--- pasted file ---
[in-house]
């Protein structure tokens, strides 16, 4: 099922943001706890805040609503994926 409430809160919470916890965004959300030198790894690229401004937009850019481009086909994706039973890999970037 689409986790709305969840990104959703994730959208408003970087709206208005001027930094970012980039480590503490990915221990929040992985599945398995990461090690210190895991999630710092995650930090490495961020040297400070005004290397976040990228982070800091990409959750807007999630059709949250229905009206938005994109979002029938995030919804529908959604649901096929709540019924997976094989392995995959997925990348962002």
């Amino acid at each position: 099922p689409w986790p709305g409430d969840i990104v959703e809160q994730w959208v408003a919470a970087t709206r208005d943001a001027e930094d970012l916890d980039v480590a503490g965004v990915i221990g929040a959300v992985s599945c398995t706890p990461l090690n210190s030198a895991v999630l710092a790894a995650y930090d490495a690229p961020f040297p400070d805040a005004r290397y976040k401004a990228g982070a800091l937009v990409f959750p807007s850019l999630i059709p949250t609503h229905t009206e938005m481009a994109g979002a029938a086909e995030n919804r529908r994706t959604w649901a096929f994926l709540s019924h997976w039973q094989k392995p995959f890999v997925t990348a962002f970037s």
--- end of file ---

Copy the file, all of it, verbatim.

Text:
[in-house]
């Protein structure tokens, strides 16, 4: 099922943001706890805040609503994926 409430809160919470916890965004959300030198790894690229401004937009850019481009086909994706039973890999970037 689409986790709305969840990104959703994730959208408003970087709206208005001027930094970012980039480590503490990915221990929040992985599945398995990461090690210190895991999630710092995650930090490495961020040297400070005004290397976040990228982070800091990409959750807007999630059709949250229905009206938005994109979002029938995030919804529908959604649901096929709540019924997976094989392995995959997925990348962002």
């Amino acid at each position: 099922p689409w986790p709305g409430d969840i990104v959703e809160q994730w959208v408003a919470a970087t709206r208005d943001a001027e930094d970012l916890d980039v480590a503490g965004v990915i221990g929040a959300v992985s599945c398995t706890p990461l090690n210190s030198a895991v999630l710092a790894a995650y930090d490495a690229p961020f040297p400070d805040a005004r290397y976040k401004a990228g982070a800091l937009v990409f959750p807007s850019l999630i059709p949250t609503h229905t009206e938005m481009a994109g979002a029938a086909e995030n919804r529908r994706t959604w649901a096929f994926l709540s019924h997976w039973q094989k392995p995959f890999v997925t990348a962002f970037s």